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A so-called "tridemic" is threatening healthcare systems across the country. It's essentially a triple threat from the spread of flu, RSV and COVID. More than three-quarters of pediatric hospital beds nationwide are occupied, seniors are hospitalized at a higher rate for respiratory illness and flu hospitalizations are at a decade-level high. Dr. Megan Ranney joined Judy Woodruff to discuss.
A so-called tridemic is threatening to overwhelm health care systems across the country. It's essentially a triple threat from the combined spread of flu, RSV and COVID, and it's already having a major impact.
More than three-quarters of pediatric hospital beds nationwide are at capacity. And some states are reporting that more than 90 percent of pediatric beds are occupied. Seniors are also being hospitalized at a higher rate for respiratory illness. And hospitalizations from the flu are at a decade-level high.
Dr. Megan Ranney is a practicing emergency room physician. She's also academic dean at the Brown University School of Public Health. And she joins me now.
Dr. Ranney, welcome back to the "NewsHour."
Tell us about the caseload at the hospital where you are and hospitals across the country.
Dr. Megan Ranney, Emergency Physician, Brown University:
Here in Rhode Island, like across the Northeast, Judy, it is — a we are seeing a dramatic rise in the number of patients with respiratory viruses.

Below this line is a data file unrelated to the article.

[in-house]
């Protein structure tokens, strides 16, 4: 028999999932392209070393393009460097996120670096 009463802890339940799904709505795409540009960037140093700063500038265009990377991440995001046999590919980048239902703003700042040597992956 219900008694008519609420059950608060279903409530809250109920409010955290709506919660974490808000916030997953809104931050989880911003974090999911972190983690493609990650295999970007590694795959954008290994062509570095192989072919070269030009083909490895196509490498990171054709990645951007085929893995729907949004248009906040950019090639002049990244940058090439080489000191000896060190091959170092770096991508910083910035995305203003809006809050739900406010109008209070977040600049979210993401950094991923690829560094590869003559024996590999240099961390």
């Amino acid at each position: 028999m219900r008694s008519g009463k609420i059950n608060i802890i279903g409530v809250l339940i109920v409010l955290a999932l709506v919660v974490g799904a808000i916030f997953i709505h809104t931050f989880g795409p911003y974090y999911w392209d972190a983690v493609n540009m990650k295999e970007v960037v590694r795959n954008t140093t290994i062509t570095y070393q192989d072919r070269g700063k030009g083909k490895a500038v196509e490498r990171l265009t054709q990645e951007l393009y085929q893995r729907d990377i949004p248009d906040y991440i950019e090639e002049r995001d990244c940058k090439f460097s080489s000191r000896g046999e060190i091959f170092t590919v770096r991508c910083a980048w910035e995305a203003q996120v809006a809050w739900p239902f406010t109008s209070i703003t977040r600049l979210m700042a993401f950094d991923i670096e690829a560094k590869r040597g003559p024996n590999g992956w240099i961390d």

Our pediatric hospital is excusing caseloads that are 125 percent of anything we have ever seen, even in the midst of the COVID pandemic, and we are seeing rising numbers of adults with respiratory illnesses as well. Unfortunately, this is on top of an already full hospital, consistent understaffing.
We have lost nurses, doctors, techs, housekeepers over the course of the pandemic. And it really feels like we are just pouring buckets of water into an already overflowing Tuberville. There is simply no space to take care of these very sick patients right now.
So, we heard the pleas reported a few minutes ago from Dr. Fauci and from Dr. Jha.
What does it — happened to lead to this, in your view?
Dr. Megan Ranney:
You know, we have had decades of underfunding and underpreparedness of the emergency system in this country.
We called it out over and over again during COVID, whether it was calling for PPE or calling for staffing during Omicron. These are not new problems. Unfortunately, they have worsened, because we have lost staff, because we have seen hospitals, and particularly pediatric beds, close over the course of a pandemic.
And now we have all these folks that are coming and seeking care, and there's not as many people left to care for them. Add that on to a stronger-than-usual season of respiratory viruses that started earlier than usual, and we just have a perfect storm of overwhelm for emergency departments across the country right now.
Well, let me ask you about children first.
We are seeing, as you said, as we reported, pediatric beds filled up around the country. What should parents be on the lookout for? We know there's some overlapping symptoms when we talk about RSV, flu, COVID. What should parents be looking for?
I'm a parent myself and had two kids home sick from school last week, so I feel your pain. It feels like my kids are back in day care all over again, even though they're middle schoolers.
For parents, particularly parents of little ones, you want to be watching out for them not eating or drinking, not making wet diapers, not making tears when they cry, breathing much more quickly than usual, their fever not coming down, despite ibuprofen or Tylenol.
And, at the end of the day, if you're worried, call your pediatrician, go to an urgent care or, yes, come to the emergency department. That's what we're there for. But come knowing that you will likely have to wait.
And — but the symptoms that should cause parents to go to the hospital are what?